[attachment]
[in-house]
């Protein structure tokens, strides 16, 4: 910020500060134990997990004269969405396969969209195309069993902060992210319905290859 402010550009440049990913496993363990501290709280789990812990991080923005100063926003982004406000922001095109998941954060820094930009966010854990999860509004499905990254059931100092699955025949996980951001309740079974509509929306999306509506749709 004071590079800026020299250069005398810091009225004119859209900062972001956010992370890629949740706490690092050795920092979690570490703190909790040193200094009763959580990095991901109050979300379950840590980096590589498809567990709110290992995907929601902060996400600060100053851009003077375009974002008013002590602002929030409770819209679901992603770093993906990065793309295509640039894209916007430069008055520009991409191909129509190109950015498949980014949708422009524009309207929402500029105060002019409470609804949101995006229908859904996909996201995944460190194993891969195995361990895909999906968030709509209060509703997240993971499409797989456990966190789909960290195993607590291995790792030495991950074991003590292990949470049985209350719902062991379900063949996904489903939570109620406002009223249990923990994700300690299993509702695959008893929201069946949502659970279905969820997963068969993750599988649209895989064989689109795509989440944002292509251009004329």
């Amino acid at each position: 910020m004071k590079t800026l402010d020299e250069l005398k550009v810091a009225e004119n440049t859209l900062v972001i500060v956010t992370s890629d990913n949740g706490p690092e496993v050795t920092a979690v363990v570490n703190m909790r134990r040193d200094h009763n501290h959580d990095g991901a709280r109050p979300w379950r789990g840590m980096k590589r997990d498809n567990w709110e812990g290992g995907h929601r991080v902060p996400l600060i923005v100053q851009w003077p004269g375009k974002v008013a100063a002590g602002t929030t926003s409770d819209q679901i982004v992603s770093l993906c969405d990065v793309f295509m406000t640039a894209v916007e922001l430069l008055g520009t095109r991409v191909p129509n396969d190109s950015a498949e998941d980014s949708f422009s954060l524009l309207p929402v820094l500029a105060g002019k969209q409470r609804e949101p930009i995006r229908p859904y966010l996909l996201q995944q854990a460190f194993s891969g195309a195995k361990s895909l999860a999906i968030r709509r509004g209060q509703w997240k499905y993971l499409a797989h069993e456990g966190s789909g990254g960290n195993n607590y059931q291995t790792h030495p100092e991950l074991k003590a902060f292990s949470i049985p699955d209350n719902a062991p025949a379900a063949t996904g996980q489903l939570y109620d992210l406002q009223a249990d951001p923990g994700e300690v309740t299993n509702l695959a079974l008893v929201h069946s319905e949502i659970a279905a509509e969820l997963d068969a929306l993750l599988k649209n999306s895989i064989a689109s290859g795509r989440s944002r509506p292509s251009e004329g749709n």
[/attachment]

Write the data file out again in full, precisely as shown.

[in-house]
């Protein structure tokens, strides 16, 4: 910020500060134990997990004269969405396969969209195309069993902060992210319905290859 402010550009440049990913496993363990501290709280789990812990991080923005100063926003982004406000922001095109998941954060820094930009966010854990999860509004499905990254059931100092699955025949996980951001309740079974509509929306999306509506749709 004071590079800026020299250069005398810091009225004119859209900062972001956010992370890629949740706490690092050795920092979690570490703190909790040193200094009763959580990095991901109050979300379950840590980096590589498809567990709110290992995907929601902060996400600060100053851009003077375009974002008013002590602002929030409770819209679901992603770093993906990065793309295509640039894209916007430069008055520009991409191909129509190109950015498949980014949708422009524009309207929402500029105060002019409470609804949101995006229908859904996909996201995944460190194993891969195995361990895909999906968030709509209060509703997240993971499409797989456990966190789909960290195993607590291995790792030495991950074991003590292990949470049985209350719902062991379900063949996904489903939570109620406002009223249990923990994700300690299993509702695959008893929201069946949502659970279905969820997963068969993750599988649209895989064989689109795509989440944002292509251009004329």
């Amino acid at each position: 910020m004071k590079t800026l402010d020299e250069l005398k550009v810091a009225e004119n440049t859209l900062v972001i500060v956010t992370s890629d990913n949740g706490p690092e496993v050795t920092a979690v363990v570490n703190m909790r134990r040193d200094h009763n501290h959580d990095g991901a709280r109050p979300w379950r789990g840590m980096k590589r997990d498809n567990w709110e812990g290992g995907h929601r991080v902060p996400l600060i923005v100053q851009w003077p004269g375009k974002v008013a100063a002590g602002t929030t926003s409770d819209q679901i982004v992603s770093l993906c969405d990065v793309f295509m406000t640039a894209v916007e922001l430069l008055g520009t095109r991409v191909p129509n396969d190109s950015a498949e998941d980014s949708f422009s954060l524009l309207p929402v820094l500029a105060g002019k969209q409470r609804e949101p930009i995006r229908p859904y966010l996909l996201q995944q854990a460190f194993s891969g195309a195995k361990s895909l999860a999906i968030r709509r509004g209060q509703w997240k499905y993971l499409a797989h069993e456990g966190s789909g990254g960290n195993n607590y059931q291995t790792h030495p100092e991950l074991k003590a902060f292990s949470i049985p699955d209350n719902a062991p025949a379900a063949t996904g996980q489903l939570y109620d992210l406002q009223a249990d951001p923990g994700e300690v309740t299993n509702l695959a079974l008893v929201h069946s319905e949502i659970a279905a509509e969820l997963d068969a929306l993750l599988k649209n999306s895989i064989a689109s290859g795509r989440s944002r509506p292509s251009e004329g749709n």